As of next week, students and staff will receive one rapid test per week to be taken home, Claude Meisch announced in a press briefing on Thursday. Extensive use of rapid tests alongside the Large Scale Testing strategy should pave the way for a gradual return to normal. In the week after in-school testing will commence.
Besides this announcement, Minister of Education Claude Meisch and the head of the General Directorate of Secondary Education Romain Nehs shared the main findings of a third major report on coronavirus developments within schools.
The self-test pilot phase, which took place prior to the Easter break, was a big success, Meisch concluded, adding that in the last week of March 4,000 students received a self-testing kit. This resulted in four positive cases. In the first week of April, one student tested positive out of 3,000 tests. 97% of parents allowed their child to partake in the pilot in primary schools, with around 85% in secondary schools.
Regarding the evolution of coronavirus overall, the situation is slowly improving, with infection numbers remaining below levels initially expected. Data has shown that when the British and South African virus mutations were most prevalent in the Grand Duchy, which was the case between mid-February and late March, more students tested positive for Covid-19. While in mid-January the UK variant accounted for 57% of cases and the South African variant was registered in 3% of cases, that figure increased to 74% and 17%, respectively, between February and March, before dropping back down to 66% and 11%, respectively.
Officials further determined that elevated incidence rates no longer correlate with older age. Nehs acknowledged that, at this point, they have no explanation why that is the case. The incidence rate in preschools and primary schools reached a peak in mid-March with 327 cases per 100,000 students, when the British and South African variants were most prevalent. In secondary education the number stood at 370 in March, but has plateaued since.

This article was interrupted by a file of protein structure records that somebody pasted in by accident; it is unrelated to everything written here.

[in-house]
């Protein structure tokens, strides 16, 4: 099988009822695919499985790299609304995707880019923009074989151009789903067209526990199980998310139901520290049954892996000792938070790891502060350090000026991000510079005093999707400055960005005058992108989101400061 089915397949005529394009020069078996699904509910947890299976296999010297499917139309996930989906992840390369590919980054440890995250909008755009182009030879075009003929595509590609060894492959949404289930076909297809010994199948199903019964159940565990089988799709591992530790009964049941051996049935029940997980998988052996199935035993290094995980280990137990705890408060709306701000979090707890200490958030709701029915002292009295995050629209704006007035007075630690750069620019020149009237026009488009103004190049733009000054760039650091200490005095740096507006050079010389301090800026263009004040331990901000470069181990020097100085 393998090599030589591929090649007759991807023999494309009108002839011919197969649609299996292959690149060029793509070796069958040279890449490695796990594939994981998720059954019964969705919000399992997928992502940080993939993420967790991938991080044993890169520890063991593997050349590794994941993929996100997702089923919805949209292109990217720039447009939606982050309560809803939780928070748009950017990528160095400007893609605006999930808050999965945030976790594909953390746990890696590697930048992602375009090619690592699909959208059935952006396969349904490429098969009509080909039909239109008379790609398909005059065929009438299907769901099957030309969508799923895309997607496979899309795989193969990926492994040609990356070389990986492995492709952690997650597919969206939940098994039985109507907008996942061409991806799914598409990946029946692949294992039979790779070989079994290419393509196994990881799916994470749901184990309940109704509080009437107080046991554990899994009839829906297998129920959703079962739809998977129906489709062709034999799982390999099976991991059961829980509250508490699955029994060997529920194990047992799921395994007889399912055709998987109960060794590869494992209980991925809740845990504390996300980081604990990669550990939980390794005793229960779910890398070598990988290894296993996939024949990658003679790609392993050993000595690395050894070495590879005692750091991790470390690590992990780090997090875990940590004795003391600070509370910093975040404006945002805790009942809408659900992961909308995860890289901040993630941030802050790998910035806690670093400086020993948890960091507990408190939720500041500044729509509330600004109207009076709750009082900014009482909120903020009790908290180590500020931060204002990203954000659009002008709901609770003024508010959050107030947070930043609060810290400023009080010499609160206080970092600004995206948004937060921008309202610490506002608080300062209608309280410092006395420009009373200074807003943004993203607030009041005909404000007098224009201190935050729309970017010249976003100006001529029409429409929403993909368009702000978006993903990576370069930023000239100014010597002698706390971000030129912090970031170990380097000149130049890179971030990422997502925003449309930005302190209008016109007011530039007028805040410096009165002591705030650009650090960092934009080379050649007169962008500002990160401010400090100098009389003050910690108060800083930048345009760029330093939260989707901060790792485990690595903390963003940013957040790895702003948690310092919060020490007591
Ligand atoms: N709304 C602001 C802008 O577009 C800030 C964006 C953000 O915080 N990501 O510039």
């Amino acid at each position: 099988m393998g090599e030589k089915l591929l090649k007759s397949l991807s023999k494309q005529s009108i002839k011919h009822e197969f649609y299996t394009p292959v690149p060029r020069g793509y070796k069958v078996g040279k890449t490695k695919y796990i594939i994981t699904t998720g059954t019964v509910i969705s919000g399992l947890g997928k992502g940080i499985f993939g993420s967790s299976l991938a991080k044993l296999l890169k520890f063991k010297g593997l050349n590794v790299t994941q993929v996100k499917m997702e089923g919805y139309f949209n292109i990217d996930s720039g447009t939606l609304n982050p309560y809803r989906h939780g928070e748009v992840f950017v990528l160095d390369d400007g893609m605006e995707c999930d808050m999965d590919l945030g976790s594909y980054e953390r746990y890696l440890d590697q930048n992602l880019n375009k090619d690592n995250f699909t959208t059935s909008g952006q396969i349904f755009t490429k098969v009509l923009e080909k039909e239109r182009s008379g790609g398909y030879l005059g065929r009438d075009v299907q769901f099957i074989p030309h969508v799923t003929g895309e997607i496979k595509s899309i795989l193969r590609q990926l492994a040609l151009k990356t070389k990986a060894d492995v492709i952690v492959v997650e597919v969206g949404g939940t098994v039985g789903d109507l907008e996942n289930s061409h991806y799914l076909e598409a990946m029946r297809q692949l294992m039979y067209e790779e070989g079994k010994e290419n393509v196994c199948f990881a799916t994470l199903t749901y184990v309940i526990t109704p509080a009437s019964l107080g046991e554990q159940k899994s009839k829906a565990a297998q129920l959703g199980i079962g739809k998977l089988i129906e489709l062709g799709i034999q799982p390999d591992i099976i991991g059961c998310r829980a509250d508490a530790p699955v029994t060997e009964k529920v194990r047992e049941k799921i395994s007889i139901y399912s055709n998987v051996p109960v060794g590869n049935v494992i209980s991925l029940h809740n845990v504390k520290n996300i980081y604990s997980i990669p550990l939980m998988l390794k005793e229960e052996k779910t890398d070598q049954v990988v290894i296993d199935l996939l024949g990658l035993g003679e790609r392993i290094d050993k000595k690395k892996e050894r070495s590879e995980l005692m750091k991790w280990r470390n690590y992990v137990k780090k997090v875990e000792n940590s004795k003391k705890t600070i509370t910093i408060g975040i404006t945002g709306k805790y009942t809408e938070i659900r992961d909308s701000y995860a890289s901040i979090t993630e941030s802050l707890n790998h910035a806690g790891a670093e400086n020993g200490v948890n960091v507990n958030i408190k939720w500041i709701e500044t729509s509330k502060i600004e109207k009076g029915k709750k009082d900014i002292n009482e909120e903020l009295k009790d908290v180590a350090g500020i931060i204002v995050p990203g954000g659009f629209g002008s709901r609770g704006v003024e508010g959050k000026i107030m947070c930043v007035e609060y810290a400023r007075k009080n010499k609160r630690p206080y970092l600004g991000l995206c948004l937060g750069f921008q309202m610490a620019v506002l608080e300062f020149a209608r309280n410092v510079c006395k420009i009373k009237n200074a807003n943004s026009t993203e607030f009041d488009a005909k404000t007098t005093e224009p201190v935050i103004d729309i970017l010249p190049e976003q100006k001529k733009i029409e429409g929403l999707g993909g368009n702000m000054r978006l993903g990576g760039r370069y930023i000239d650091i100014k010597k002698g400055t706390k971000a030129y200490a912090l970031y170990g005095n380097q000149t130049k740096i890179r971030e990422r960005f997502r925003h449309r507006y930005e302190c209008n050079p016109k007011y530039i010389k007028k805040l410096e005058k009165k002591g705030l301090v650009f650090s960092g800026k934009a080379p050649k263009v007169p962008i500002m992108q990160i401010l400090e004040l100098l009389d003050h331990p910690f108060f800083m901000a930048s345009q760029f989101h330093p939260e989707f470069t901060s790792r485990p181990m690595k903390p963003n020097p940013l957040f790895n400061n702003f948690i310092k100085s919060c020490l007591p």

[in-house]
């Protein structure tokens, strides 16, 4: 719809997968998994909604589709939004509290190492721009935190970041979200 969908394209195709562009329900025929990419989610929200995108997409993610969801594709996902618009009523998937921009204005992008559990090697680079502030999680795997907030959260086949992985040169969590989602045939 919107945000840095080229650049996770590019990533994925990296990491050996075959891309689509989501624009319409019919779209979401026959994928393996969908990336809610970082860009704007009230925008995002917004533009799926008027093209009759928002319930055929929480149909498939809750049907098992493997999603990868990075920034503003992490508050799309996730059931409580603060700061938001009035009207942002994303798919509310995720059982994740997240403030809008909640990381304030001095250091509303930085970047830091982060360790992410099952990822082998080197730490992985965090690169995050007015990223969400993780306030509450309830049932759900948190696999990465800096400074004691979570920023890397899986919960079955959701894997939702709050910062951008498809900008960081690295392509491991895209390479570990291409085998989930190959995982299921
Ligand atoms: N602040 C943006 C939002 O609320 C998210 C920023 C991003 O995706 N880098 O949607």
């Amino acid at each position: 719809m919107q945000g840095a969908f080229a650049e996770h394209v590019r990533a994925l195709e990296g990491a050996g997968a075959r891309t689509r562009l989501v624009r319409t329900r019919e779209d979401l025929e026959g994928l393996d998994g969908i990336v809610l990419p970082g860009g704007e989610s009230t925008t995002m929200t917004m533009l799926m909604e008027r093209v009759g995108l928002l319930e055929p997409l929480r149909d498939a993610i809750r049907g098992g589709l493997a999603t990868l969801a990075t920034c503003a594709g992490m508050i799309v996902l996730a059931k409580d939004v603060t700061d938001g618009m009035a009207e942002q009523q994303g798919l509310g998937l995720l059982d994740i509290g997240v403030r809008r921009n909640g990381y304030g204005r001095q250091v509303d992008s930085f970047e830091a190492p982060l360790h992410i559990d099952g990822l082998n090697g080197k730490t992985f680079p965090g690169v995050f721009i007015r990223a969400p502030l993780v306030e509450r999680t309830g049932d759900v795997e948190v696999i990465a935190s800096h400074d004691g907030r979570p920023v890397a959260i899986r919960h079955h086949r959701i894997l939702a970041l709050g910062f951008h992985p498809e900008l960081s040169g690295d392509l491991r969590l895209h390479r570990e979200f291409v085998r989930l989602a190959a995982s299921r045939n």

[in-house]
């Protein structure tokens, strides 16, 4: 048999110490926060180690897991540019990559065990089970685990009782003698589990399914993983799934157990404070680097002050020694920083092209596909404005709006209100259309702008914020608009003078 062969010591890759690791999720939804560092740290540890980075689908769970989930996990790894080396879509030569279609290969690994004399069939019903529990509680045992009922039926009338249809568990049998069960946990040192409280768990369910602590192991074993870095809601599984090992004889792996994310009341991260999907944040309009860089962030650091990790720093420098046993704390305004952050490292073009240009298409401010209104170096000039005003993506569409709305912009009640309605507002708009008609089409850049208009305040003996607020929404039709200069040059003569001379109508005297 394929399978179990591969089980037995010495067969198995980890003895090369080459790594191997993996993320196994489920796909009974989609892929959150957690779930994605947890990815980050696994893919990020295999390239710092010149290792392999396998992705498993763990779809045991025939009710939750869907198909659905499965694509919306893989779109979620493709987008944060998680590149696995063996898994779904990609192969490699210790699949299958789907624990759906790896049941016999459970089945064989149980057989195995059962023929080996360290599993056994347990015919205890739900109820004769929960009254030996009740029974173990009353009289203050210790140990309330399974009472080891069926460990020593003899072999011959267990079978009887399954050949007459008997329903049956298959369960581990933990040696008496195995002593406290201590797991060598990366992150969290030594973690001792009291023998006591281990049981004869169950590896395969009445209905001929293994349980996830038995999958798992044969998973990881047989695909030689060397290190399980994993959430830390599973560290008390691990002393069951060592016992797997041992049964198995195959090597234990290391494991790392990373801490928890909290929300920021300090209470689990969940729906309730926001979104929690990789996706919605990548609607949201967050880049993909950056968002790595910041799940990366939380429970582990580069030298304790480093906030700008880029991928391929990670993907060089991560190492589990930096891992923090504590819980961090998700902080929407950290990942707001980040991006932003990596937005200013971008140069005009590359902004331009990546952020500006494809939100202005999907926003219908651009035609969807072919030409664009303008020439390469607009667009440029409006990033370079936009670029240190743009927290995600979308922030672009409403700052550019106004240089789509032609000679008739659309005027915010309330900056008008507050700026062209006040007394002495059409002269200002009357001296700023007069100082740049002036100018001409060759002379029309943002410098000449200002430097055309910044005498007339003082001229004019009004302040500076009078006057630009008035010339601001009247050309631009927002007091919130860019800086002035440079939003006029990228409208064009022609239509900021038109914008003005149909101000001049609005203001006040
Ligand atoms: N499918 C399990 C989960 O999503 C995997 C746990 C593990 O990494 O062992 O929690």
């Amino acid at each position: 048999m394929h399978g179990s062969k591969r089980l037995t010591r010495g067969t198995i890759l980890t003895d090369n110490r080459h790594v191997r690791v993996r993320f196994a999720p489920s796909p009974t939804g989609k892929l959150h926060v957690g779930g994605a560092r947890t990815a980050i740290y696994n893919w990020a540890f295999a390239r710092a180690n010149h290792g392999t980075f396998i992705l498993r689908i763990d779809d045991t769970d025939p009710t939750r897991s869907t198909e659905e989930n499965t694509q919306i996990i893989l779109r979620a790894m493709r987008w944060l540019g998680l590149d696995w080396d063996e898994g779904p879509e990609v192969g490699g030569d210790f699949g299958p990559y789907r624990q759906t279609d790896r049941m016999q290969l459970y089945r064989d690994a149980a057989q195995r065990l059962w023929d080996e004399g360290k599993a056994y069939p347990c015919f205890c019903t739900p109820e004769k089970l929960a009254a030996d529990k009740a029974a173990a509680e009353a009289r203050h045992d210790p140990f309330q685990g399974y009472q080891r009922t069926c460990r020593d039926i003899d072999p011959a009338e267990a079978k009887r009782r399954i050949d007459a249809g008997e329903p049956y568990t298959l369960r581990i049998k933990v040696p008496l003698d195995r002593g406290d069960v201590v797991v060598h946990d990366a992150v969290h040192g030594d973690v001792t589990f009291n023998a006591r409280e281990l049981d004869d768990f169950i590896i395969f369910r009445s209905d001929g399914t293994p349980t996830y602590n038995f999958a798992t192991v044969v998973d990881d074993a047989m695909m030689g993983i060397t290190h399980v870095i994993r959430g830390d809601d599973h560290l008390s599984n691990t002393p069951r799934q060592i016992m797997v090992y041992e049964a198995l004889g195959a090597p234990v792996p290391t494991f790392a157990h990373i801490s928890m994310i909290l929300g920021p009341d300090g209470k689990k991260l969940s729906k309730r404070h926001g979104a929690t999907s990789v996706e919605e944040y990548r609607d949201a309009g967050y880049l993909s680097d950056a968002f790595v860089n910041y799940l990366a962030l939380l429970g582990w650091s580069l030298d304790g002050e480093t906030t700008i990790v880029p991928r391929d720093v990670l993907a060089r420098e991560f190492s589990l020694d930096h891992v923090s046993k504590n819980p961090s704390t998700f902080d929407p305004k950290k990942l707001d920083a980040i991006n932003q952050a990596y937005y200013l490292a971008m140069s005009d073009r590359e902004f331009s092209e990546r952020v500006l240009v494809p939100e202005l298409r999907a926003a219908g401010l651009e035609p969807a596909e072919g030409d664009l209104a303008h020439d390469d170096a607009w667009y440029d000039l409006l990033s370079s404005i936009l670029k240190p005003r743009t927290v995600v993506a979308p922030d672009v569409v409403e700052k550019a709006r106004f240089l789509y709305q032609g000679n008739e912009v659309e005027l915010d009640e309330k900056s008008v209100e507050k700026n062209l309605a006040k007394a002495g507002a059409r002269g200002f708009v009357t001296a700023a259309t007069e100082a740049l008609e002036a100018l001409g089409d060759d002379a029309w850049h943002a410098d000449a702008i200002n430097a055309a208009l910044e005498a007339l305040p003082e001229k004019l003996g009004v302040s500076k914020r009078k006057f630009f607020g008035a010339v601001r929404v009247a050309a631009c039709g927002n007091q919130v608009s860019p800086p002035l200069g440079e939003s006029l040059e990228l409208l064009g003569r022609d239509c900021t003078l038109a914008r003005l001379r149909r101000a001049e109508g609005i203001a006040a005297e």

"We are all part of the solution", Meisch concluded. "Everyone can help normalise school life with the help of self-tests." He also issued a warning to stay vigilant, as the virus remains a threat. Officials have already prepared new measures, such as remote learning, in case the situation were to become more drastic again.
"If you can poke your nose, you can administer a self-test"
Rapid tests and ongoing mobile testing crews are helpful tools in the identification of new infections, both speakers said.
The Ministry of Education recommends that everyone conduct one rapid test per week, but it will not become mandatory, Meisch stated. The Luxembourgish model is inspired by the Austrian testing strategy, where testing is even mandatory for pupils. Schools are free to organise the logistics of their operations, which can happen on specific days or in continuous manner. Teachers will be responsible for forwarding test results to public health officials.
A new promotional video should help children to better understand how to administer the tests. For further information on the testing strategy in schools, people may visit www.edutesting.lu.